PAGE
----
Conversion tracking in Google Ads vs. Google Analytics

When a user interacts with your ad (click or view), Google Ads will store a cookie that contains information about the interaction. Then when that same user converts on your website, the conversion tracking tag you installed reads this same cookie and sends it back to Google Ads with the conversion information.

First of all, Google Ads will record the conversion on the date of the ad impression or click, contrary to many other platforms that attribute them to the date of the conversion.

Let’s go into detail on the 3 common measurement differences between the 2 platforms.

The date of conversion

Conversion reporting in Google Ads is based on the day of the click on the ad, while in Google Analytics it’s based on the day of the conversion.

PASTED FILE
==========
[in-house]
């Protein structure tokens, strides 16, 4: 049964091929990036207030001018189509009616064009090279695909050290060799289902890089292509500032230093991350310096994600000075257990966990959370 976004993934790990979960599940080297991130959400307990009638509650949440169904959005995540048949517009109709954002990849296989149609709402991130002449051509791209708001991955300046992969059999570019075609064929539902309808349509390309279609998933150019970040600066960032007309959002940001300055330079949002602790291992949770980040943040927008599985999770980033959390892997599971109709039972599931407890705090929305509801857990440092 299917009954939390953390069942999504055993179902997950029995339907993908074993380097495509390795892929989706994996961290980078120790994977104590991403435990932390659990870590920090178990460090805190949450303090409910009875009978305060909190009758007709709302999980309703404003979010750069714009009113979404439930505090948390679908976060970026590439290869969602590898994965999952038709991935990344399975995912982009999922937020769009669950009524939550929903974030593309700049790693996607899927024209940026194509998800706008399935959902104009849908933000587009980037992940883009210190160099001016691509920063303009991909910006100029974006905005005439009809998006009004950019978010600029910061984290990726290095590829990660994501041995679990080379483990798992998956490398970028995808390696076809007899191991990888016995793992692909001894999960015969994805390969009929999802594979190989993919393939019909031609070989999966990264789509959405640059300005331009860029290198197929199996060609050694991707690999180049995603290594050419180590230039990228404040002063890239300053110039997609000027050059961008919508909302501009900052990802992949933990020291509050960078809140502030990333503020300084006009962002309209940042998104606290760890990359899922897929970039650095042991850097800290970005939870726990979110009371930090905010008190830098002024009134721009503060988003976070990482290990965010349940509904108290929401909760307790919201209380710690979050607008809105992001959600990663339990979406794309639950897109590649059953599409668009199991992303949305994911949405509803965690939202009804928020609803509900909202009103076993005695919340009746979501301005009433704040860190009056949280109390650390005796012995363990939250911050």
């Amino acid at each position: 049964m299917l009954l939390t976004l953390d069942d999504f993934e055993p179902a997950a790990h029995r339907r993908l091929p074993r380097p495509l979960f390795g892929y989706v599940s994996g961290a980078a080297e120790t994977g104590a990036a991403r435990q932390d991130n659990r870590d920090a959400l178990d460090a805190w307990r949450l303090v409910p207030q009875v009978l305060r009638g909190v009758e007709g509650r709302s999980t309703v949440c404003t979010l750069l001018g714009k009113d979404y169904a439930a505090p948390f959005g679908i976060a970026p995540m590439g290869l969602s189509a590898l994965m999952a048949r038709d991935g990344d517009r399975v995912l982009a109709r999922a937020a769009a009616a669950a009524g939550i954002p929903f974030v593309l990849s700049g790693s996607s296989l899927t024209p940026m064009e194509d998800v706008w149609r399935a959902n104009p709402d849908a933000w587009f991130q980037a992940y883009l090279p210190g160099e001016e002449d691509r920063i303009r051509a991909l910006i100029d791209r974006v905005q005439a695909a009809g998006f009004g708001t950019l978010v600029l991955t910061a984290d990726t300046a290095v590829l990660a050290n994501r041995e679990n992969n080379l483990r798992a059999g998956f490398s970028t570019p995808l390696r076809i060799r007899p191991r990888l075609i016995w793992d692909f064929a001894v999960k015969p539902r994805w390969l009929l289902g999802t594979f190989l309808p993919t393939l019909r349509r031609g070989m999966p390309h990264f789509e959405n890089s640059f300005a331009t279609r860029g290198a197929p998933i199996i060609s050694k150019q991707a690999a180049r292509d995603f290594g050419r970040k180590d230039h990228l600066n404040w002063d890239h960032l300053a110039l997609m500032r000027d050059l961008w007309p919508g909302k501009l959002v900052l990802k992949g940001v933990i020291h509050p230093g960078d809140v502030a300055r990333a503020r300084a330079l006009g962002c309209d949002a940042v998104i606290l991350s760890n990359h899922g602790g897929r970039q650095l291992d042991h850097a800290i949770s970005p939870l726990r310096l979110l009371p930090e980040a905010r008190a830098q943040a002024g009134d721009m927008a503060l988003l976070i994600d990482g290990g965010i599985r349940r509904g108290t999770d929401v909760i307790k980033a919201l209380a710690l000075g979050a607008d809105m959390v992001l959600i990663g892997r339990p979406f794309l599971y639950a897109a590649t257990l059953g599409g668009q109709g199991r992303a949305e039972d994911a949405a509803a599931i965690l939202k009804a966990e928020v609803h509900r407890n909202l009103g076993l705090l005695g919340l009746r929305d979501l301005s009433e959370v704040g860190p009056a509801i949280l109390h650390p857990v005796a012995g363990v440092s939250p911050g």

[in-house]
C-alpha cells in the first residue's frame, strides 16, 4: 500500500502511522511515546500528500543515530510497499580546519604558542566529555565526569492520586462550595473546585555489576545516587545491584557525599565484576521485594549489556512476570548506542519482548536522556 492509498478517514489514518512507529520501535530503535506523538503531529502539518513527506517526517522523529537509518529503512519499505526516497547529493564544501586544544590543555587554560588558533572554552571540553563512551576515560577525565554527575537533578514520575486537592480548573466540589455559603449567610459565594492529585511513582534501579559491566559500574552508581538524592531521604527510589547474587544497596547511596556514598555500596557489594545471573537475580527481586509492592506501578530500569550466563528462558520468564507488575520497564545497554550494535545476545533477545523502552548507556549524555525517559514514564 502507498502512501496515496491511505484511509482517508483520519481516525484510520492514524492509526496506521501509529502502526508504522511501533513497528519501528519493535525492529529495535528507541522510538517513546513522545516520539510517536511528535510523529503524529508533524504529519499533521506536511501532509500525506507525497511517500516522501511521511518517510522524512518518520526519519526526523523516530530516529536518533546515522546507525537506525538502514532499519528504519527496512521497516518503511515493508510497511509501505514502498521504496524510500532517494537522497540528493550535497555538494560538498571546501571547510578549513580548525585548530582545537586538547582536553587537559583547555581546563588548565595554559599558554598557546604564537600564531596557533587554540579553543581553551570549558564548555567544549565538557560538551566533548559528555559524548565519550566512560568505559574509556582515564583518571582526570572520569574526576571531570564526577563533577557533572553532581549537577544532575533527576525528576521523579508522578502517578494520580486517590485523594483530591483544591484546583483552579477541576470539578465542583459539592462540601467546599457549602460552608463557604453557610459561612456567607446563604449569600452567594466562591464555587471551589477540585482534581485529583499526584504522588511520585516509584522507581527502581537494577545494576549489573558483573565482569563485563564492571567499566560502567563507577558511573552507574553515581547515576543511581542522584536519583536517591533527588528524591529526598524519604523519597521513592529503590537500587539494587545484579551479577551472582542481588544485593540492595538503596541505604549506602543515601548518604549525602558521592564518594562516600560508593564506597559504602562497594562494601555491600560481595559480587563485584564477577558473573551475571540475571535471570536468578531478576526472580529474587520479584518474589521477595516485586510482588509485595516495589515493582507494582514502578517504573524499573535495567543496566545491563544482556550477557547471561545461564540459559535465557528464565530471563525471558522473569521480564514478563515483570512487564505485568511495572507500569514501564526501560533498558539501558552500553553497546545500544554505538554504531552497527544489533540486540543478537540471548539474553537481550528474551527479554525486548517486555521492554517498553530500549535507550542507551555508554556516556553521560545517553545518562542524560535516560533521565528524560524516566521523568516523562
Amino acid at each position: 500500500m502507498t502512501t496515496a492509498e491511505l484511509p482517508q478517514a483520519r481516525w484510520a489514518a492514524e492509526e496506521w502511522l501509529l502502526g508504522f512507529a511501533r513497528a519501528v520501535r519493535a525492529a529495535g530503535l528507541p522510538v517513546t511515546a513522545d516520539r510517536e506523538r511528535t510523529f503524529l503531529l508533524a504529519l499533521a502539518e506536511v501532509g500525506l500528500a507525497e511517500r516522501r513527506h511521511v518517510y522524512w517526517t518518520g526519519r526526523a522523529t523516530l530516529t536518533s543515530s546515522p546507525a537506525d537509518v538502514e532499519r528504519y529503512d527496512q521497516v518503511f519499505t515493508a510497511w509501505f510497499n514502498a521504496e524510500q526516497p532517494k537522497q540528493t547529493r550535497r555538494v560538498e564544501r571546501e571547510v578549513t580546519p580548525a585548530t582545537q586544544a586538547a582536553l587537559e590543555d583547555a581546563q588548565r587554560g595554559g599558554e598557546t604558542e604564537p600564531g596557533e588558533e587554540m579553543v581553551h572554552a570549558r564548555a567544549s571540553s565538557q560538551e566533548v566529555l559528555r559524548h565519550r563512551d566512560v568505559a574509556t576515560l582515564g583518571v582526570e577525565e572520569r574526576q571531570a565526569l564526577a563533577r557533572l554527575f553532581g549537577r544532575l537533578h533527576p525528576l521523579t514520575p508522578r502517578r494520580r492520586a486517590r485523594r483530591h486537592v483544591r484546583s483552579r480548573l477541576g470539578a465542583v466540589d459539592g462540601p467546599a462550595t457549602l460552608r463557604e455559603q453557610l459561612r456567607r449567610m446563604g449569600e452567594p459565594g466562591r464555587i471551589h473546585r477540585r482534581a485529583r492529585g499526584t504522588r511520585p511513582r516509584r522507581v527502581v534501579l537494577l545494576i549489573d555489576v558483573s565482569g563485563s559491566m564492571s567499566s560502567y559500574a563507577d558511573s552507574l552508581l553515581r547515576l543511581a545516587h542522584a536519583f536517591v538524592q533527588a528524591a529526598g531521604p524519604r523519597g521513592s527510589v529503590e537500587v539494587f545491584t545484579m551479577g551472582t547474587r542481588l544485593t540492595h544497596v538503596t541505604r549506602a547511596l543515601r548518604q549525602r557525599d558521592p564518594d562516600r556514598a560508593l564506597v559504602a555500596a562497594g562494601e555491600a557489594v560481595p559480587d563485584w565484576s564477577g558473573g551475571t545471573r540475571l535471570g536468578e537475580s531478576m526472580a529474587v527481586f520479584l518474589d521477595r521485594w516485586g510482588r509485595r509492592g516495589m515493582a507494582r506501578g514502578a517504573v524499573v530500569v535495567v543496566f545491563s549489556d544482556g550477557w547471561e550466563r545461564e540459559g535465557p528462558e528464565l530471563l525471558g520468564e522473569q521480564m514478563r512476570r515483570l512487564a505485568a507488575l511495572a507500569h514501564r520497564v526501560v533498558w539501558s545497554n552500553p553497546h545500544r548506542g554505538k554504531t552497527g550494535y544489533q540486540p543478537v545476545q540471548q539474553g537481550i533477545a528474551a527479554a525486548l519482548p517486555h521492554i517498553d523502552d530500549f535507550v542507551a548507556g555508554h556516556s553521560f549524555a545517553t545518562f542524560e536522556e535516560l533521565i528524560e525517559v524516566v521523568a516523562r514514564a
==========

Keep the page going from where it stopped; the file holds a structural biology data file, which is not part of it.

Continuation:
For example, let’s imagine a user sees your ad and clicks on it on Monday but didn’t convert on the website until Saturday. The conversion dates will be the following on each platform:


This process is called Conversion Backfill. It happens pretty often that people need more than one day to finalize a purchase or submit personal information online. In monthly reports for example, when an ad click happens at the end of the month but the conversion happens in the next month, this can cause some (minor) discrepancies between Google Ads and Google Analytics data.

Attribution and de-deduplication of conversion